RAMALLAH, Palestine: After the end of her daily eight hours of work, Duha Mouadi makes her way through the streets of Ramallah as quick as possible to her home to start her voluntary work of recording books for blind people.
“I love the feeling of being the eyes of others. Through this volunteering, I feel that I give thanks to God, who has given me eyesight, a big blessing,” Doha told Anadolu Agency.
Mouadi, who has been a volunteer at the “Rain Initiative” since 2014, records around 200 pages from several books monthly.
“It’s a very valuable moment when the initiative receives the news of the people who listen to our voices, when we realize that our eyes and voices are lighting their lives,” Mouadi said.
The initiative was launched in 2013 in Jordan and expanded to 15 Arab countries. More than 30,000 volunteers joined in the work and more than 700 blind people were supported by the initiative to finish their studies, getting Bachelor’s and master’s degrees.
Nour Ajlouni was 19 years old when she was with her friends, sharing their passion for reading. But one of them was a blind girl.
“We shared the pages of the novel and recorded it for our friend Batool. After she heard them, she told us about her suffering with academic books,” Ajlouni told Anadolu Agency.
She and her friends understand that there is a gap between blind people and the academic curriculum because it is not available for them in the Braille language.
As a result, Ajlouni established a group on Facebook, explained the idea of the initiative and asked for volunteers from several areas of the Arab world.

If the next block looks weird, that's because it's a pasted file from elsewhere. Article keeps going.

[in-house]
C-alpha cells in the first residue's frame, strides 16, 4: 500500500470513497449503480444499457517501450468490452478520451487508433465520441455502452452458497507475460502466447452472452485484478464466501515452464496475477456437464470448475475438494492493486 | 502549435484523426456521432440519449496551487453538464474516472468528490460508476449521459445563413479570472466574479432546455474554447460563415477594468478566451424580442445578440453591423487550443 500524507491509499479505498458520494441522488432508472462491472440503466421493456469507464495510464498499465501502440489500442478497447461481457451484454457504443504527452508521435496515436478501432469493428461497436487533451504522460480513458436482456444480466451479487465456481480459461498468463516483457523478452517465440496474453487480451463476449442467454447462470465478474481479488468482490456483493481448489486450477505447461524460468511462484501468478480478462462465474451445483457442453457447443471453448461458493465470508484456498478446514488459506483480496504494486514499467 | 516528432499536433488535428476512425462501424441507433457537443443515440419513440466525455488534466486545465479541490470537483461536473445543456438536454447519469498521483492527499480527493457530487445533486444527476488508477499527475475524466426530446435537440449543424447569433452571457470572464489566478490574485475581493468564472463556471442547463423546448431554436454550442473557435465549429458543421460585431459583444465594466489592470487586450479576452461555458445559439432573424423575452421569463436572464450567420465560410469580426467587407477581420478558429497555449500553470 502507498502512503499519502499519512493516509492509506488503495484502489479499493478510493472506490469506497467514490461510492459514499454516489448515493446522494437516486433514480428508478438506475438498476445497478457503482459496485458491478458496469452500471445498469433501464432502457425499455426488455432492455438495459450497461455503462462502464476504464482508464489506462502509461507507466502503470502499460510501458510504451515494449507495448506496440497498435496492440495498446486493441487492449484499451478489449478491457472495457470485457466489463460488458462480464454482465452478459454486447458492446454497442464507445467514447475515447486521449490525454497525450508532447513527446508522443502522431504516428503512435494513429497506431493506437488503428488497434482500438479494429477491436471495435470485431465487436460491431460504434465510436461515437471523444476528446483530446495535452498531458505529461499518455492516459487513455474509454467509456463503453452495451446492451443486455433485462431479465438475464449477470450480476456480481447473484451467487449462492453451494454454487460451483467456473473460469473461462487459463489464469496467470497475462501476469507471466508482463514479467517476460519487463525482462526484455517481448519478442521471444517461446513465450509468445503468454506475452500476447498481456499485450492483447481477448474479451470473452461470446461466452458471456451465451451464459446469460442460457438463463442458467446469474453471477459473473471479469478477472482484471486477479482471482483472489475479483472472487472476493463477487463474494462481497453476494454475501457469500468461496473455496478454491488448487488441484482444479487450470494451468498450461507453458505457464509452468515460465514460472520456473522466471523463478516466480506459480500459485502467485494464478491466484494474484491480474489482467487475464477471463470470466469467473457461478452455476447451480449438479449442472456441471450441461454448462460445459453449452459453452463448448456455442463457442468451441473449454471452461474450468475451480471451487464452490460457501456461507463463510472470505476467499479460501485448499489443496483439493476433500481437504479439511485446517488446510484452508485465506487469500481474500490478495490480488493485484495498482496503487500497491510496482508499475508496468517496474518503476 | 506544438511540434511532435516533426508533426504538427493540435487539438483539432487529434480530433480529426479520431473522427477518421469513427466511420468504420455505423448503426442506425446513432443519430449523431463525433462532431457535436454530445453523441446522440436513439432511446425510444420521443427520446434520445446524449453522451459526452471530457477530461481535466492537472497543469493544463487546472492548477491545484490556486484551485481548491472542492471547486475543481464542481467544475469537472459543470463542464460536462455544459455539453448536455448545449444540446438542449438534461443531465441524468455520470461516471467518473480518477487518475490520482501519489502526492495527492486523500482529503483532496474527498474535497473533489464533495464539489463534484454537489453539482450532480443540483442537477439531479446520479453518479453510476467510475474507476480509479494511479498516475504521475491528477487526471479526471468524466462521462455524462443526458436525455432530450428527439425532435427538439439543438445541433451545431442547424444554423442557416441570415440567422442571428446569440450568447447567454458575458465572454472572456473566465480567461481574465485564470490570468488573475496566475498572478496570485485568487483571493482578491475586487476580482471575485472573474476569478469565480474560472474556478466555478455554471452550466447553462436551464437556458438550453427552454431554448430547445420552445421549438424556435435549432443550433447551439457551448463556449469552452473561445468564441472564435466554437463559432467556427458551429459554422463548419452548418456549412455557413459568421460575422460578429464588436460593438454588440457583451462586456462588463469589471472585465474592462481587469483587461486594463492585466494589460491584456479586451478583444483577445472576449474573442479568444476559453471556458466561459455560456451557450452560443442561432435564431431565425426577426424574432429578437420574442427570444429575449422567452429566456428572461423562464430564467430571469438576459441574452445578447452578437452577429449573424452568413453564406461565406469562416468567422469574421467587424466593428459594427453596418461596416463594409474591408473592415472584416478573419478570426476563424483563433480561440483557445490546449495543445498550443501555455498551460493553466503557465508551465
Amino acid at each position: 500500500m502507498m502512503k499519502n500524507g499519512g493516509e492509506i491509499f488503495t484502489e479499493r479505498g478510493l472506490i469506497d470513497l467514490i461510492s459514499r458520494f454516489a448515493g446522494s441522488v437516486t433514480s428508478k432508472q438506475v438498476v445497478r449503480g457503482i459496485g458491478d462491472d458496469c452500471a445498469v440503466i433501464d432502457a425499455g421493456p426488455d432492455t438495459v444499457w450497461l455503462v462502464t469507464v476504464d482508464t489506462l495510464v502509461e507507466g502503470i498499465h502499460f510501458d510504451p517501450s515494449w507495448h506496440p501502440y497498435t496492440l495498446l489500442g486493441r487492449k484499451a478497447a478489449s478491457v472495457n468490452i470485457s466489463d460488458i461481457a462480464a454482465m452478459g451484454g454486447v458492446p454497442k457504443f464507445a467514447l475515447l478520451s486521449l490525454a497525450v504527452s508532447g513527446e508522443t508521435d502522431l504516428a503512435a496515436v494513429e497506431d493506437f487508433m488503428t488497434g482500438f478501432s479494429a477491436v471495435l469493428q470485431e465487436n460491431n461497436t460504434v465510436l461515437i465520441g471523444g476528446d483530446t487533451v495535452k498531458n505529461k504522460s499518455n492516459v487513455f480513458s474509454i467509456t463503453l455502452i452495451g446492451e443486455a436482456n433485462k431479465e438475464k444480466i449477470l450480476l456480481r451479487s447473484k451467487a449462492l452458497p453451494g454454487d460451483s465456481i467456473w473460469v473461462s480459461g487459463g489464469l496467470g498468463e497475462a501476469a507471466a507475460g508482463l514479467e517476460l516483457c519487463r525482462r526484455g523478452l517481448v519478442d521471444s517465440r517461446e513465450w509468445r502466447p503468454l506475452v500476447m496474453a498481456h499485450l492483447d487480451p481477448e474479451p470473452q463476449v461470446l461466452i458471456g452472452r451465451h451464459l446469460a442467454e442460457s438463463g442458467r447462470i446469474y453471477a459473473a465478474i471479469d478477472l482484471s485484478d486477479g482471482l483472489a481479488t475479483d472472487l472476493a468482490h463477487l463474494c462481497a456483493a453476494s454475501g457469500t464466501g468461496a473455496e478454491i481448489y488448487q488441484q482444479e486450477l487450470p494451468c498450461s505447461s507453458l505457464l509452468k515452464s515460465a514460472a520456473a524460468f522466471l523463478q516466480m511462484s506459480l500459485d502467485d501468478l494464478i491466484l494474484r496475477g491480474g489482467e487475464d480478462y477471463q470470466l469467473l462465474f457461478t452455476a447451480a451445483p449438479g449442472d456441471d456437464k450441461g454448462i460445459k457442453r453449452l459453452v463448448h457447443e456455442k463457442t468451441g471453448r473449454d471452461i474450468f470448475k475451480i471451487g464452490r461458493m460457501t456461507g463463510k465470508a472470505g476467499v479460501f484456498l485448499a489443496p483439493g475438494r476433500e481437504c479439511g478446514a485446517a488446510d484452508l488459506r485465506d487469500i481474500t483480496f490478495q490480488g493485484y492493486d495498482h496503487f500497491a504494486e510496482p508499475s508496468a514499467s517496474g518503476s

By the posts, she used to distribute the roles between the volunteers, who used the voice recorder on their mobile phones to record many types of books, but most of them were academic books.
“We work to support them, either by recording books, printing them to be available for Braille reading applications or by accompanying blind people during their courses and exams at the university,” said Ajlouni, who founded the Rain Initiative.
Feeling satisfied and proud, she is still leading the initiative with her team to make a difference in the world, as she says.
According to statistics from the Rain Initiative, in 2021, some 201,025 pages were recorded and 204,899 pages were printed thanks to the 2,055 volunteers across the Arab world.
With tears, Ajlouni still remembers when her phone rang five years ago. The caller was a young Jordanian man named Hamza.
“He gave me warm thanks and told me that he was on his way to join a university. He was saying that because the Rain Initiative is here, I can continue my studies,” Nour recalled, and proudly named many of the people who were supported by the initiative until they successfully graduated from university.
“Today, after all this time, we are celebrating Hamza’s graduation,” she added.
Recently, the initiative received a financial reward from the European Union and opened a Rain cafe in Jordan with its royalties being used for developing the initiative.-AA